I would like to try to build one of these but don’t won’t to spend $500 for resistance soldering iron. Can they be built with regular soldering iron ? Jim


Brian Kopp
 

But Mike! you are missing out on the joy...and the frustration......and the swearing.....and burned fingers.....and being on your knees looking for that detail you dropped......

THATS what $400 buys!  =)
--
Brian Kopp
Jacksonville, FL


Mike Conder
 

Oh yeah, I can do that for about $4 ofnahwet brass and my old soldering iron!   And guess how I know? 😉

Mike Conder

On Wed, Mar 10, 2021 at 5:22 PM Brian Kopp <kc5lpa1@...> wrote:

But Mike! you are missing out on the joy...and the frustration......and the swearing.....and burned fingers.....and being on your knees looking for that detail you dropped......

THATS what $400 buys!  =)
--
Brian Kopp
Jacksonville, FL

--
Mike Conder


Nigel Phillips
 

Soldering iron versus resistance soldering. Difficult to build a brass kit using just one solder if using an iron. Can be done but takes a lot of patience. ideally start using high temperature solder for the major bits and then work down to the details using lower temperature solder. That way you don't melt previous work. Also needs a decent temperature controlled iron and some fine bits. Most kits I have built were not designed with a resistance iron in mind. Those old kits also suffer from less than precise etching (hand vs CAD) and often the wrong grade of brass. Detailing often uses metal castings, best put on with cyanoacrylate rather than solder. Easier than holding a dome in one hand, the iron in another, and the solder in the third one.

Old Korean and Japanese brass was often put together with a torch or large iron (non-electric), the assemblies being presoldered and held together with wire. 


On Wednesday, March 10, 2021, Mike Conder <vulturenest1@...> wrote:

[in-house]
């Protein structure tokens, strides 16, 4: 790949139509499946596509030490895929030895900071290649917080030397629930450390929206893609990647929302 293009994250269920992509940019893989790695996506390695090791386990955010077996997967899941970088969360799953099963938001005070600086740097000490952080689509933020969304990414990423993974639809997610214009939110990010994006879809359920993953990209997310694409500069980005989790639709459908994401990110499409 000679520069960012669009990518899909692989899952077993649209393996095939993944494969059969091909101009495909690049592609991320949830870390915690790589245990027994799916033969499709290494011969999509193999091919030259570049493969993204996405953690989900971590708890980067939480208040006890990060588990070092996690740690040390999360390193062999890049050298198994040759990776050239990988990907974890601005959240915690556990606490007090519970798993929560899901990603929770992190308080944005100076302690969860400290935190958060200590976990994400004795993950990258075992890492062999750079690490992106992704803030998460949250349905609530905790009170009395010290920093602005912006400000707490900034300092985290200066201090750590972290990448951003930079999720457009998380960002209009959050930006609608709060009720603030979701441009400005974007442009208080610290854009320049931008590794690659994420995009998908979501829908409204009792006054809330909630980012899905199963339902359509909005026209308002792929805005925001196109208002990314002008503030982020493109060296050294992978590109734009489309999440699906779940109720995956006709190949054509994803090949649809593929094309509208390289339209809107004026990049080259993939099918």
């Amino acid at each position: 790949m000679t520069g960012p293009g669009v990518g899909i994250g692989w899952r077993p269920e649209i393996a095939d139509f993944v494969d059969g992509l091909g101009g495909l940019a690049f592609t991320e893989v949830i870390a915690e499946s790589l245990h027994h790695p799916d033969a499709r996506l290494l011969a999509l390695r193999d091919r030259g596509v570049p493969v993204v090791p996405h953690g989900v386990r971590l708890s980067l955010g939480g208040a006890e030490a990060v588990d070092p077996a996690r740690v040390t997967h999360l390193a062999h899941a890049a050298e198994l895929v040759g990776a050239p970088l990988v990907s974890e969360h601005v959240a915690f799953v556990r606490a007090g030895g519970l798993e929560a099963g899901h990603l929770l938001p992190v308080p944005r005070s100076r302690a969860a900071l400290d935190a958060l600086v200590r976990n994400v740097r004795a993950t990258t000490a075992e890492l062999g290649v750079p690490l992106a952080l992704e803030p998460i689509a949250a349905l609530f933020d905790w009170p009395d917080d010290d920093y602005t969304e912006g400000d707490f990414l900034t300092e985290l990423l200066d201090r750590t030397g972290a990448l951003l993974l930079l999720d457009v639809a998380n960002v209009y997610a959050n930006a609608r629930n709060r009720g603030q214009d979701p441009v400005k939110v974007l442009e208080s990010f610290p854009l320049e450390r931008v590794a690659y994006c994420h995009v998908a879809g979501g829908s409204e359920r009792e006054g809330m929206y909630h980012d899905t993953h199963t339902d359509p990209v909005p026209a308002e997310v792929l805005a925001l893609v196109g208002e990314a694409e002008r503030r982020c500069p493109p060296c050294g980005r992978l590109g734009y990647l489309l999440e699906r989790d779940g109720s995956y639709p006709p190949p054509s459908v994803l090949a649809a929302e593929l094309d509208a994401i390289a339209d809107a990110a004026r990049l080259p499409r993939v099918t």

Oh yeah, I can do that for about $4 ofnahwet brass and my old soldering iron!   And guess how I know? 😉

Mike Conder

On Wed, Mar 10, 2021 at 5:22 PM Brian Kopp <kc5lpa1@...> wrote:

But Mike! you are missing out on the joy...and the frustration......and the swearing.....and burned fingers.....and being on your knees looking for that detail you dropped......

THATS what $400 buys!  =)
--
Brian Kopp
Jacksonville, FL

--
Mike Conder


Mick Moignard
 

I have a London Road Models RSU, and I have an Ersa Icon-1 soldering iron.  Since I bought the Icon-1 I have used the RSU very rarely.  Before I bought the Icon-1 I had made/repaired a lot of stuff including a PSC C-16 kit - which is largely the Kemtron design brought up to date -  mostly with the RSU and that worked well. I  also have done many quite complex soldering jobs, brass repairs, scratchbuilding, DCC installs, etc with the Icon-1, and highly recommend it.  It's a variable power and variable temperature military spec machine that can keep the tip at the set temperature +/- about 5degC.  If need be it can do 150W if the tip is trying to heat something big, but mostly runs a lot less than that.  

Bottom line is that if you have a high-powered soldering iron (50W or more) small enough to get into the kit parts, then use it and enjoy the kit.  If you need to buy, buy a decent RSU or an Icon-1.    But don't try to assemble a kit like these with a puny iron, or with glue. You will regret it.